Why Crunches Are A Horrible Stomach Exercise
Sit ups or abdominal crunches – whatever you decide to call them they’re one of the worst exercises for your stomach. This month’s Workout Of The Month is dedicated to why you should shed crunches from your stomach exercise routine forever.
Crunches and Abdominal Muscles
Some Workout Of The Month articles feature how to do a specific exercise, others talk about the benefits of a type of activity, but others sometimes explain why a certain exercise should not be done. Sit ups fit into the category of an exercise that should not be done. To start with why let’s break down the muscles involved with abdominal crunches:
Rectus Abdominis: You know it as “abs” – they’re a small sheath of muscles that run vertically along the abdomen that chicks love and what guys want to have. They’re responsible for helping you literally, sit up.
The rectus abdominus is the pretty much the main muscle that gets worked out when doing sit ups (4). Sure, there are a couple of other small muscles in your legs in spine that get a hint of a workout, but they don’t take the main brunt of the activity. Speaking of that spine…
Why Sit Ups Are A Terrible Abdominal Exercise
You might be wondering why abdominal crunches might be a bad exercise if abs are so great. Well the key to the answer lies in your lumbar spine in your lower back. Two things happen to your body when you perform a sit up. When you first begin the movement, your spine hyperextends. When you’re half way through the movement (the actual sitting up part of the exercise) your spine becomes hyperflexed. This places a tremendous amount of pressure on your lumbar spine and specifically between the disks between those vertebrae (1,2,3,4). Anyone who has ever had a slipped disk or bulging disk in the spine can know how excruciatingly painful such a thing is. Chances are pretty good that anyone reading this has at least known somebody who has had a slipped, or bulging disk.
An Exercise That’s Better Than Sit Ups
Trying to build a strong core and a great looking stomach? Try the Swiss Ball Plank instead. Research has shown that this exercise is 50% more effective in targeting abdominal muscles than sit ups are (5). What’s even better is that they also target core muscles in the spine (which sit ups don’t). More of the benefit and less harm on the spine. What’s not to like?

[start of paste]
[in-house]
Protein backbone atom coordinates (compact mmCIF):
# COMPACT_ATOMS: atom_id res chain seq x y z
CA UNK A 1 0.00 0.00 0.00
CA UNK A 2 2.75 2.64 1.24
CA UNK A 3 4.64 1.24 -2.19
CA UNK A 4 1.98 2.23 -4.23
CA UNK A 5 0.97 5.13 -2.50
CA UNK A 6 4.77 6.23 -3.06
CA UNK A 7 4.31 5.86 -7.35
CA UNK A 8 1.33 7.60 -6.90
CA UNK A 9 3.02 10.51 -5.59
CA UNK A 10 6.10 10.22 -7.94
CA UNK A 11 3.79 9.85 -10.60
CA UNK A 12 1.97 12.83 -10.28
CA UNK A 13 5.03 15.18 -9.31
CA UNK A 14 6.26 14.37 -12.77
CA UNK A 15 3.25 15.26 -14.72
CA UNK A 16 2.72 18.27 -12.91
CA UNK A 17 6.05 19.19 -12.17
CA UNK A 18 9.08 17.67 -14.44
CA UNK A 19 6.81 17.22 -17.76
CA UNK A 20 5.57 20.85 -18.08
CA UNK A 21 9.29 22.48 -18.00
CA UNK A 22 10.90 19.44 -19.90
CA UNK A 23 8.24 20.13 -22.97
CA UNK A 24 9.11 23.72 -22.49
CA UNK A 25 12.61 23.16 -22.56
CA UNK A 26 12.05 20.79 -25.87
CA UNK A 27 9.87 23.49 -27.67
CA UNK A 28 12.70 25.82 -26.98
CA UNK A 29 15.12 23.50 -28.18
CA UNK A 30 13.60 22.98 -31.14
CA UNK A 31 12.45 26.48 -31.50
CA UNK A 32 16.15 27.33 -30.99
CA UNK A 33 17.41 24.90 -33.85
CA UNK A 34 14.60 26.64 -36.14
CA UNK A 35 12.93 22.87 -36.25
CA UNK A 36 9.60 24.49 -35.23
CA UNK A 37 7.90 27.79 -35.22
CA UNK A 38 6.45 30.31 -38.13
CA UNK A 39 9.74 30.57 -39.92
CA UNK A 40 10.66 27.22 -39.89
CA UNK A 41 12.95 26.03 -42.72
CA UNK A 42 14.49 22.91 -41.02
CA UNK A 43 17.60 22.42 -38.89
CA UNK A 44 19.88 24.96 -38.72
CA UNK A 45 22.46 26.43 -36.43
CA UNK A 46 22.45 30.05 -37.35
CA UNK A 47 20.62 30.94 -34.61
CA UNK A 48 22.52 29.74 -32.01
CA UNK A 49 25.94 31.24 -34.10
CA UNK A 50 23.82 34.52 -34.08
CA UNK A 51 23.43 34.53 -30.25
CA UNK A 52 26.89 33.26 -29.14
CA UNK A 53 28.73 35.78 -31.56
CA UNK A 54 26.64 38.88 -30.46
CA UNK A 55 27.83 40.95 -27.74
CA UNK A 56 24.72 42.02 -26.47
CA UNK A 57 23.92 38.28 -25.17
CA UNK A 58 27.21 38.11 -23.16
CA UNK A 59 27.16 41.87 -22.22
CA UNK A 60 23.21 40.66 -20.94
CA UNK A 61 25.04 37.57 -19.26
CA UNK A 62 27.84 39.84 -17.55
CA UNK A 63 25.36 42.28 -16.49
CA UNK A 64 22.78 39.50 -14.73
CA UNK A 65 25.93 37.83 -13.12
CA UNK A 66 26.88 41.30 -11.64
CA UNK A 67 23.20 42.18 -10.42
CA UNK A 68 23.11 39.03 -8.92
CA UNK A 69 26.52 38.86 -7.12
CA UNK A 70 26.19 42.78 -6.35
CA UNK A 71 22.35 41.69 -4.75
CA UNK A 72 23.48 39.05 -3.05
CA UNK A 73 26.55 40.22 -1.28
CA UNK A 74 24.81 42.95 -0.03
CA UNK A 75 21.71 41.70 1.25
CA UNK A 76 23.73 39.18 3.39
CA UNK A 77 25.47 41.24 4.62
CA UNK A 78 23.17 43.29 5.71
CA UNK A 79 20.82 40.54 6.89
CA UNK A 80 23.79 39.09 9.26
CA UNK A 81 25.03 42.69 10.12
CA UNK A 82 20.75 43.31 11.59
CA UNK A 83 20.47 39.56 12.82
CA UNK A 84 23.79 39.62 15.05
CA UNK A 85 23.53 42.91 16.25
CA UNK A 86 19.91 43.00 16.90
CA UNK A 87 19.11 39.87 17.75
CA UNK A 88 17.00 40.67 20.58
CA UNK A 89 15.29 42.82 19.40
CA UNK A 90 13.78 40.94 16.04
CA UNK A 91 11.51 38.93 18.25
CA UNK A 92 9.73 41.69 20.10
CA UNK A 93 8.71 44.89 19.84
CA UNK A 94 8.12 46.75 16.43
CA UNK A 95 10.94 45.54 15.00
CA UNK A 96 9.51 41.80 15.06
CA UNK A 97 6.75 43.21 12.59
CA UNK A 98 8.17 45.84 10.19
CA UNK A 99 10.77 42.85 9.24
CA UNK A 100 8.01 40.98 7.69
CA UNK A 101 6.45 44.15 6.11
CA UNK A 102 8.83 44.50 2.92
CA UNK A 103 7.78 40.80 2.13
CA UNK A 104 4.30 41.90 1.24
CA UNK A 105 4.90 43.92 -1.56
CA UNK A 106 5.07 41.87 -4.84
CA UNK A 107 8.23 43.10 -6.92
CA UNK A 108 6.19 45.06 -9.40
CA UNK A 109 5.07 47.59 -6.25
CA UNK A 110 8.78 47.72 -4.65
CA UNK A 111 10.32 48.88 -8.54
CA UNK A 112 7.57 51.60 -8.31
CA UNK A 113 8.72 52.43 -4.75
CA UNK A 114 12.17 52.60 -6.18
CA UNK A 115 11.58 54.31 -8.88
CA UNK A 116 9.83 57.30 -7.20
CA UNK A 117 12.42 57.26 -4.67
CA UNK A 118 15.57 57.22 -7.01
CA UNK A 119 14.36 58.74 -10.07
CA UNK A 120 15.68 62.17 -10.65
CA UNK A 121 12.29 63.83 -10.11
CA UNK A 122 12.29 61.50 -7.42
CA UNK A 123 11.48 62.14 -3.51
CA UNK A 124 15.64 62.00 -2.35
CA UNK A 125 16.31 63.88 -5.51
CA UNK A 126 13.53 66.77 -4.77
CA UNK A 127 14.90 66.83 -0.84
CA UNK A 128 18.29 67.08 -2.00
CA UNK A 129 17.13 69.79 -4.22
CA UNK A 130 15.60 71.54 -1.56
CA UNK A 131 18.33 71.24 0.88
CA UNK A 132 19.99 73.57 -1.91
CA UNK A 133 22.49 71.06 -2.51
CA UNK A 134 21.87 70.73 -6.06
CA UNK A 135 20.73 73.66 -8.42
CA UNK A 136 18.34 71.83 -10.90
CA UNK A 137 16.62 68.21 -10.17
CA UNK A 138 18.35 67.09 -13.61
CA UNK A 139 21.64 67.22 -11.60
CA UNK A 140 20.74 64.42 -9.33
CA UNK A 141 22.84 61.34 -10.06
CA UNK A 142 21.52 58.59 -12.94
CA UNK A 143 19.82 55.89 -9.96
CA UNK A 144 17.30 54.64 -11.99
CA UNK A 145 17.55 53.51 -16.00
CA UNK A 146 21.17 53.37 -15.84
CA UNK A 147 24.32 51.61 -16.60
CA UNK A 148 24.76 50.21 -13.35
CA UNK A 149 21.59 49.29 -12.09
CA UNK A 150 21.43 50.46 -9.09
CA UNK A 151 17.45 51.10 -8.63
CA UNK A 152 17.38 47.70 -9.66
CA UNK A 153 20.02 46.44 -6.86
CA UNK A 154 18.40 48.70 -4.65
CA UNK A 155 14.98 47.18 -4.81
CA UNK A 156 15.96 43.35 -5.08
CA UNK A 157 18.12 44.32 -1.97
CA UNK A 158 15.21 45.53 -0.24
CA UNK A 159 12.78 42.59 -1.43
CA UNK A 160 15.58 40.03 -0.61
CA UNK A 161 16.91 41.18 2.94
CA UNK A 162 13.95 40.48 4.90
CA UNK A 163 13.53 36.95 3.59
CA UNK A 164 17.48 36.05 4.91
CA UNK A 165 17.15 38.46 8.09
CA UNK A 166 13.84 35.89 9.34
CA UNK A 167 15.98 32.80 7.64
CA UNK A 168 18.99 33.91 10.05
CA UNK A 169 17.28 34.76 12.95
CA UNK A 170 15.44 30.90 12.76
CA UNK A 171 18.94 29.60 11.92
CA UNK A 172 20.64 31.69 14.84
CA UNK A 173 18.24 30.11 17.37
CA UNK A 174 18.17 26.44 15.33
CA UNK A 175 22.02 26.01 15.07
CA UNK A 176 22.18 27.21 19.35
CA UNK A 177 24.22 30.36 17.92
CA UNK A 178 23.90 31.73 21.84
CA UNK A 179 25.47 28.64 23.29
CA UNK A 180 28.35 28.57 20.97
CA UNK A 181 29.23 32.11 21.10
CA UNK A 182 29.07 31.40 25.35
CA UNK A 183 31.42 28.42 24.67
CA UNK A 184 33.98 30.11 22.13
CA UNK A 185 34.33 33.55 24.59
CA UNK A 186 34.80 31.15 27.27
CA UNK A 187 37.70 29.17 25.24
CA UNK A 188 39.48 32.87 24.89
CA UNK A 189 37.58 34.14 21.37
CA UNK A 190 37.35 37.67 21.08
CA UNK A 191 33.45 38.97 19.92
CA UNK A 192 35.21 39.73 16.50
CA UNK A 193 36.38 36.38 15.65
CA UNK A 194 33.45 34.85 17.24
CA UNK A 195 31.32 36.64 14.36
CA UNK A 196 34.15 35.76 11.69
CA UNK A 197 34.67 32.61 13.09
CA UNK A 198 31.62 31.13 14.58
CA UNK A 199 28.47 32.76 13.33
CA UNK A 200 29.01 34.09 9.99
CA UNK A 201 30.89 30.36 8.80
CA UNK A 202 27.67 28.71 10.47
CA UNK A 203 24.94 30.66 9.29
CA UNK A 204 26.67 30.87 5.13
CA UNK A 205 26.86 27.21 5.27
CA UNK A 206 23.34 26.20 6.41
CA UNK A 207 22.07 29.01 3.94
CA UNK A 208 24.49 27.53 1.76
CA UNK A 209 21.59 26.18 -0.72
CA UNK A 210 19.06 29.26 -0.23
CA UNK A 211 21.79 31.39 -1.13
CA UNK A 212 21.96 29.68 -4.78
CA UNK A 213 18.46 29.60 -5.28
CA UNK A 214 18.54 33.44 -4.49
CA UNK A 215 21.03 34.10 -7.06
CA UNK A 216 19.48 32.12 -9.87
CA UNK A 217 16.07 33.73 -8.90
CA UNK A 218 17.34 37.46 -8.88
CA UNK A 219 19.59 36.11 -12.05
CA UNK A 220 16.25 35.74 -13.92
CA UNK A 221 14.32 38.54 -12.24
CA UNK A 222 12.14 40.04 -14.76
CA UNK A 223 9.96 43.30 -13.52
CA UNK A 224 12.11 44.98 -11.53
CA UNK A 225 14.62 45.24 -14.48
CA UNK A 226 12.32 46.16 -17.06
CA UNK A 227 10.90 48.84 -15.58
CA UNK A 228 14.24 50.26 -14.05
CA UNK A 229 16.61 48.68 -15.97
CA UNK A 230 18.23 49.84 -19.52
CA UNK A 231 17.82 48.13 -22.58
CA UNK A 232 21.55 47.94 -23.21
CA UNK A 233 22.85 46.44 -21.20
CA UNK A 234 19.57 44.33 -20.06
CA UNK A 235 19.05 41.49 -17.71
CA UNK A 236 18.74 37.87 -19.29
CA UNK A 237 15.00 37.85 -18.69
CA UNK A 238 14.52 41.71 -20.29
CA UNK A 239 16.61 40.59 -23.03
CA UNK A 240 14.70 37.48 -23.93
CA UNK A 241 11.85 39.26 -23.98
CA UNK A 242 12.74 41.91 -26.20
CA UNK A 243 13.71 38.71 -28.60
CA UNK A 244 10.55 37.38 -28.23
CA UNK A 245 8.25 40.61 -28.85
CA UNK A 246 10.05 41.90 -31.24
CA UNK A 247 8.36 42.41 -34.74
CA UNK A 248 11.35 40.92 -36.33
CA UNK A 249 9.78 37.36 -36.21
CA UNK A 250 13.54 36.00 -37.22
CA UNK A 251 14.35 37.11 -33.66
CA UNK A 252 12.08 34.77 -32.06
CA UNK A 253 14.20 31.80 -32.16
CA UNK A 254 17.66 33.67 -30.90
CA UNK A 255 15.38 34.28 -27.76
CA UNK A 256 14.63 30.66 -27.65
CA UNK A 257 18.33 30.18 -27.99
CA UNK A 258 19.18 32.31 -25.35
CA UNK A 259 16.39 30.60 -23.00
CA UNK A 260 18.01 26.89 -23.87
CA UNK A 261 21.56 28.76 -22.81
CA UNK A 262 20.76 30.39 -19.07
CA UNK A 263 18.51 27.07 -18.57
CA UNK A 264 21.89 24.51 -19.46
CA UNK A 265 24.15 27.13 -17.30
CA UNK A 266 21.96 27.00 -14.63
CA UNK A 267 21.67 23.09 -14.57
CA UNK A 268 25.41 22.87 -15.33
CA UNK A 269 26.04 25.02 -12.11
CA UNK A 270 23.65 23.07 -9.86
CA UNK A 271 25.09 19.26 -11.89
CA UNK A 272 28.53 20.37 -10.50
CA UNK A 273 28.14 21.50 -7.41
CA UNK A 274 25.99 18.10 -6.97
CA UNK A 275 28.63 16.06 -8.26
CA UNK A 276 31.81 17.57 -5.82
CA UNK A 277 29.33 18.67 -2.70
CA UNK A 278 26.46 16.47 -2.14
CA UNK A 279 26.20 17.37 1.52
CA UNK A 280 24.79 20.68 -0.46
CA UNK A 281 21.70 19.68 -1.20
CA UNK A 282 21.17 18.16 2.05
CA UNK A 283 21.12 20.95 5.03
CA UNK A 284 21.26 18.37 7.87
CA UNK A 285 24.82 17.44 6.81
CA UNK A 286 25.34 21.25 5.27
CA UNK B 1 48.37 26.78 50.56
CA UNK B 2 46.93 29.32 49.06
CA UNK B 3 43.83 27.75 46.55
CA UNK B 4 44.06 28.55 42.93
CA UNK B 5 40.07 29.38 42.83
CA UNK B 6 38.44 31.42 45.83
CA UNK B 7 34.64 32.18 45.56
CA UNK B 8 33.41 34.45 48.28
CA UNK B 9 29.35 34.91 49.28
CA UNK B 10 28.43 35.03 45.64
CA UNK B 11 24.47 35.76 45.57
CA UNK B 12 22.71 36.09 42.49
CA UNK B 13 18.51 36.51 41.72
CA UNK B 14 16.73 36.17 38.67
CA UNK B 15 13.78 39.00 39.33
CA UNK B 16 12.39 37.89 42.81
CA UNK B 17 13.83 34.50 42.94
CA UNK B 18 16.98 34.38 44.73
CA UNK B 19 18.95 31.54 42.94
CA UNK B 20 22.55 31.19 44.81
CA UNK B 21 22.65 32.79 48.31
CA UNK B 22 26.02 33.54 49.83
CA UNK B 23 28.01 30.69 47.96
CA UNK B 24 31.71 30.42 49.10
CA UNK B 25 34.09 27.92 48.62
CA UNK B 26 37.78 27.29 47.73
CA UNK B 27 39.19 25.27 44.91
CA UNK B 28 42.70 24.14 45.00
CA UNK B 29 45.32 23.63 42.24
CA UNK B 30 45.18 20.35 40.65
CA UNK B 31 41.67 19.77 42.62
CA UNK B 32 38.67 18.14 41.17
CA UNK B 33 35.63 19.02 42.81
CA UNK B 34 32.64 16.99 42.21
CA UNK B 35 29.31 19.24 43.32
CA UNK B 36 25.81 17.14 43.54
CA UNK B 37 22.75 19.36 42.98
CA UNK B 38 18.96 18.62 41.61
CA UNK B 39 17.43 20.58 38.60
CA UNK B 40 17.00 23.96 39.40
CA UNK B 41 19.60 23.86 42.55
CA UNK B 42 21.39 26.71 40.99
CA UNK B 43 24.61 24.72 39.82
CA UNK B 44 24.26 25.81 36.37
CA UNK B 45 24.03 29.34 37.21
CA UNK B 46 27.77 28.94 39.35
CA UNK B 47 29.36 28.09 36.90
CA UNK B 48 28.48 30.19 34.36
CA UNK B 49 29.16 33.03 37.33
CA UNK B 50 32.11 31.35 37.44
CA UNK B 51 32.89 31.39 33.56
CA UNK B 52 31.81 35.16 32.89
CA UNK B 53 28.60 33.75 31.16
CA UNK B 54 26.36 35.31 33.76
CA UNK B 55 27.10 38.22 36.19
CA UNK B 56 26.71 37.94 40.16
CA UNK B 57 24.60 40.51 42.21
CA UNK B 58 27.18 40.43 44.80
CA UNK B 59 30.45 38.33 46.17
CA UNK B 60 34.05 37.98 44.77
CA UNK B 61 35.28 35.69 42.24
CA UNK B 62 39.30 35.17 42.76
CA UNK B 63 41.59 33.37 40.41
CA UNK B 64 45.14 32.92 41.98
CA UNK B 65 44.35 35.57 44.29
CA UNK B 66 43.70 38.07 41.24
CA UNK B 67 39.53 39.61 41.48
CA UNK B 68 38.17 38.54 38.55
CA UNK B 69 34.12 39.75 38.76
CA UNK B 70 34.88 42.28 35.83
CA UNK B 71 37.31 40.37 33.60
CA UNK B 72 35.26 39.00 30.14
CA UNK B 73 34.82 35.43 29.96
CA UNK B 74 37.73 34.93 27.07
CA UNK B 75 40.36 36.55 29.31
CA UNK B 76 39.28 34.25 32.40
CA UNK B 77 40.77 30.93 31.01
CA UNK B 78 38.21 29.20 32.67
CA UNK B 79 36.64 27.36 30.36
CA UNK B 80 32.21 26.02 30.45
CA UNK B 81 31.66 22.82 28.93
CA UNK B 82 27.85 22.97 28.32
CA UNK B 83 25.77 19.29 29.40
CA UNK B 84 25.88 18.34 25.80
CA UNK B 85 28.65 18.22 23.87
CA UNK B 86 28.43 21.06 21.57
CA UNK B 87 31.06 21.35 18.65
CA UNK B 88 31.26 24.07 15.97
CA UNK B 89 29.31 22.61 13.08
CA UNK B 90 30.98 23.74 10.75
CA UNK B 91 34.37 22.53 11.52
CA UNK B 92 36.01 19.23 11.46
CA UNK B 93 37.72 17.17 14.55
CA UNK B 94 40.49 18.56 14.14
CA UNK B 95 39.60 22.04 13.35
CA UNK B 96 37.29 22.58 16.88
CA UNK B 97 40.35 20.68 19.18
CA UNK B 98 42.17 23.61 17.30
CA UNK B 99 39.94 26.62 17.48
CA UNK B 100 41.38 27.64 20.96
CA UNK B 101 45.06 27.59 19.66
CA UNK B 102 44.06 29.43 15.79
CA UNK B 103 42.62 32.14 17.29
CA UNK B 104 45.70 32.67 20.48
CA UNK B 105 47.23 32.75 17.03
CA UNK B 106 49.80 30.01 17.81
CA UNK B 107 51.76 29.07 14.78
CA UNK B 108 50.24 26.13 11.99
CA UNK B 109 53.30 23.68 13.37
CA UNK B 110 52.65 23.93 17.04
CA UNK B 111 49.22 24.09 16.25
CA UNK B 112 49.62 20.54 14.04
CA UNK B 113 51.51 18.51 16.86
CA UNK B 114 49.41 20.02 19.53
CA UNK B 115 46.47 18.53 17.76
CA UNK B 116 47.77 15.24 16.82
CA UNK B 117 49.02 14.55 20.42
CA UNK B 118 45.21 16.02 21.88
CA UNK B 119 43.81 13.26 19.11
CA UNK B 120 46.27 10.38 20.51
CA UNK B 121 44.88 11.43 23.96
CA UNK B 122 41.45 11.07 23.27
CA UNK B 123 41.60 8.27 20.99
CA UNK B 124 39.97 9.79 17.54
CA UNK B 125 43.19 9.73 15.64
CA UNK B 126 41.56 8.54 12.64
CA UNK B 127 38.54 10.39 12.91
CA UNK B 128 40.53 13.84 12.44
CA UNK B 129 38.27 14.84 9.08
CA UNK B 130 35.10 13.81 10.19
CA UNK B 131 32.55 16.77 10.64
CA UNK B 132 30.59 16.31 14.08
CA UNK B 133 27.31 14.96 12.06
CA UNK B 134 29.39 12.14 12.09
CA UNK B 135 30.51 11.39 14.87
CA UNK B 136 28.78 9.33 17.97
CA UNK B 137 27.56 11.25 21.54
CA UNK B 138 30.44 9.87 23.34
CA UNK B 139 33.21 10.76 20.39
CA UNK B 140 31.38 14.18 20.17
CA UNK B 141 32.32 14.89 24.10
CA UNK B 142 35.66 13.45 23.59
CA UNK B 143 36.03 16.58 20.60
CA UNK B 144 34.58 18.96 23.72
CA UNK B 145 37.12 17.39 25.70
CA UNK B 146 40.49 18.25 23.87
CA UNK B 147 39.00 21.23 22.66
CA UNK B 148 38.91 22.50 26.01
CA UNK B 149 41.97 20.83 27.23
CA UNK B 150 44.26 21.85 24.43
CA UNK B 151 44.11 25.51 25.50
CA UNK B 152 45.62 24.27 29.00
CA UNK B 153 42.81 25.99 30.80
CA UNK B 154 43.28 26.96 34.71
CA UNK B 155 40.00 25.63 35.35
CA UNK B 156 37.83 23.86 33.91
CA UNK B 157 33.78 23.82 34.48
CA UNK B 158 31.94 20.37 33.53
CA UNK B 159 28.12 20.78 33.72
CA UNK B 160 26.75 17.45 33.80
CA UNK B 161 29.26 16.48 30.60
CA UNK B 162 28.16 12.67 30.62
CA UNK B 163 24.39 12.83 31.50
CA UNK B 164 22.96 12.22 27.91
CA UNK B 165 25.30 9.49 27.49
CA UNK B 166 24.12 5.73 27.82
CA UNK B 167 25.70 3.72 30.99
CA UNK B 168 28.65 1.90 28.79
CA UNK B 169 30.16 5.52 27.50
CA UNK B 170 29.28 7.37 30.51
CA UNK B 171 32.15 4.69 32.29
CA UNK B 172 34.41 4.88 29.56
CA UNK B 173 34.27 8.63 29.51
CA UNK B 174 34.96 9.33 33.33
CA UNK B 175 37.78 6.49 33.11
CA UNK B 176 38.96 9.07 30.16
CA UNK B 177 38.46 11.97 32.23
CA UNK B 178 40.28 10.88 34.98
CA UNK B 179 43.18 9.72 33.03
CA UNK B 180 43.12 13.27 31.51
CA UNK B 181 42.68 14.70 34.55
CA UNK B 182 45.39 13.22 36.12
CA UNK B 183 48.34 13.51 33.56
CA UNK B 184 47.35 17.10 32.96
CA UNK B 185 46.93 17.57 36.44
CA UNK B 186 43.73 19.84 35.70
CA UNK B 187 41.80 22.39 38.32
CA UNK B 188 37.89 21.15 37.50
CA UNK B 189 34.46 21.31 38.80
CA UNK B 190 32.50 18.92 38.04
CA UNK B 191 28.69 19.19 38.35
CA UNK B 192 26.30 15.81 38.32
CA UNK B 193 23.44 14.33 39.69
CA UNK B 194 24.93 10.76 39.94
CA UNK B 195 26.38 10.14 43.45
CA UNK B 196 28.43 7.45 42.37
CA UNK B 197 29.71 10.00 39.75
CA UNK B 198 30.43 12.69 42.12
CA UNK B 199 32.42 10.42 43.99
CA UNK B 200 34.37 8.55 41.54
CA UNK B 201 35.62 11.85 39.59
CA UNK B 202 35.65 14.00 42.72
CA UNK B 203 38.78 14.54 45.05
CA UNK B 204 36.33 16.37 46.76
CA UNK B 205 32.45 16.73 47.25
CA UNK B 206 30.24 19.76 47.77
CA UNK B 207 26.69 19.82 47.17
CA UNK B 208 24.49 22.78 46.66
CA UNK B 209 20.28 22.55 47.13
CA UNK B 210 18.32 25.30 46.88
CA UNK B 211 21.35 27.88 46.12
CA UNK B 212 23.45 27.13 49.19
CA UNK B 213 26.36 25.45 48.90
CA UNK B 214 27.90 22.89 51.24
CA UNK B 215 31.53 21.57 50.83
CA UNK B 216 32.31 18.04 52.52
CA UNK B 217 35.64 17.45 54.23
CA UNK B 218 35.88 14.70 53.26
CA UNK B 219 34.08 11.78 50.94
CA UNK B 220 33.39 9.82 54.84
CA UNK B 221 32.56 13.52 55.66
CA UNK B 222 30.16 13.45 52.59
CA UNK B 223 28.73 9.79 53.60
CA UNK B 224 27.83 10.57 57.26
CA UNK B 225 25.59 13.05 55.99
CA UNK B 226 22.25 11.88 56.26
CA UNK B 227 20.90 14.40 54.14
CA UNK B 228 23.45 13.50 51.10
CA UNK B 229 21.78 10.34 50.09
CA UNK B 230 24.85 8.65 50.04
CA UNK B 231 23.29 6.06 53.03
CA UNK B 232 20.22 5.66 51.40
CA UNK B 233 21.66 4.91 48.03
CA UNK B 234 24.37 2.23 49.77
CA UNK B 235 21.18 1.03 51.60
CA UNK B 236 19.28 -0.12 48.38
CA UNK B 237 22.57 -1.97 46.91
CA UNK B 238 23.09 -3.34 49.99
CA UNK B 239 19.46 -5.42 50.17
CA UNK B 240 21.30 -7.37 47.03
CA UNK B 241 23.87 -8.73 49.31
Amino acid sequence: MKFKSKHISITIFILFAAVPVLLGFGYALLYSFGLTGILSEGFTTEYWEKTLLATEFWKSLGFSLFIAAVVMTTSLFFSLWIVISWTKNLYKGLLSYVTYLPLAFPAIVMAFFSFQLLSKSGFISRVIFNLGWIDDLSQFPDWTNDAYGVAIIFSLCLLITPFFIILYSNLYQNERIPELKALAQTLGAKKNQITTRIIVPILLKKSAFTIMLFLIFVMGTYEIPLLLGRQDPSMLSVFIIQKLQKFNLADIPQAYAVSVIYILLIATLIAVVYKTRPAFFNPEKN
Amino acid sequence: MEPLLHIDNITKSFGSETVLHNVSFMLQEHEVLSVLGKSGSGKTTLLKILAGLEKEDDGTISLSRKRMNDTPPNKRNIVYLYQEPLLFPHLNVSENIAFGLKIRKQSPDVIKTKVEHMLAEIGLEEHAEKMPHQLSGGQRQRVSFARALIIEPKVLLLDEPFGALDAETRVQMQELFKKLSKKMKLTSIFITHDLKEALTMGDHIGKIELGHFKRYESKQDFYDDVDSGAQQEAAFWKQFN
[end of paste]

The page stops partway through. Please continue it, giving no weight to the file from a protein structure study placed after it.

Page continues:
The Bottom Line Of Sit Ups As An Exercise
When doing any exercise you always have to look at the risk versus the reward. Why bother with an exercise that places so much stress on the lower back when there are other core exercises that can more effectively target muscles in the abdomen, hips, and back to build strength and help relieve back pain – not increase the risk of it. It absolutely boggles my mind why athletic professionals still have people do sit ups as a core exercise. If you’re an older person trying to preserve your back or a younger person trying not to do damage to your back, sit ups are not the exercise you should be doing. Even if there was a “safe” way to perform a sit up there is still no point in doing them due to the fact that there are more effective abdominal exercises out there.
Discussion: Are you a fan of sit ups? Why or why not?
1. Benedict, T., Childs, J., Fortenberry, A., Mcqueen, R., Morris, J., Teyhen, D. “Effects Of Sit-Up Training Versus Core Stabilization Exercises On Sit-Up Performance.” Journal Of Applied Science. Nov. 2009. Web. Jan. 20, 2014.
2. Axler, C. McGill, S. “Low Back Loads Over A Variety Of Abdominal Exercises: Searching For The Safest Abdominal Challenge.” Medicine and Science In Sports and Exercise. June. 1997. Web. Jan. 20. 2014.
3. McGill S. “The Mechanics Of Torso Flexion: Situps and Standing Dynamix Flexion Maneuvers.” Clinical Biomechanics. June 1995. Web. Jan. 20. 2014.
4. Figura, F., Marchetti, M., Ricci, B. “Biomechanics Of Sit-Up Exercises.” Medicine and Science In Sports and Exercise. 1981. Web. Jan. 20. 2014.
5. Ayson, E., Batt, J., Davis, N., De Leon, G., Laymon, M., Lohman, E., Payken, C., Petrofsky, J., Roark, H., Tran, T., Vigeland, K. “Core Muscle Activity During Exercise On A Mini Stability Ball Compared With Abdominal Crunches On The Floor and On A Swiss Ball.” Journal Of Applied Research. 2007. Web. Jan. 20. 2014.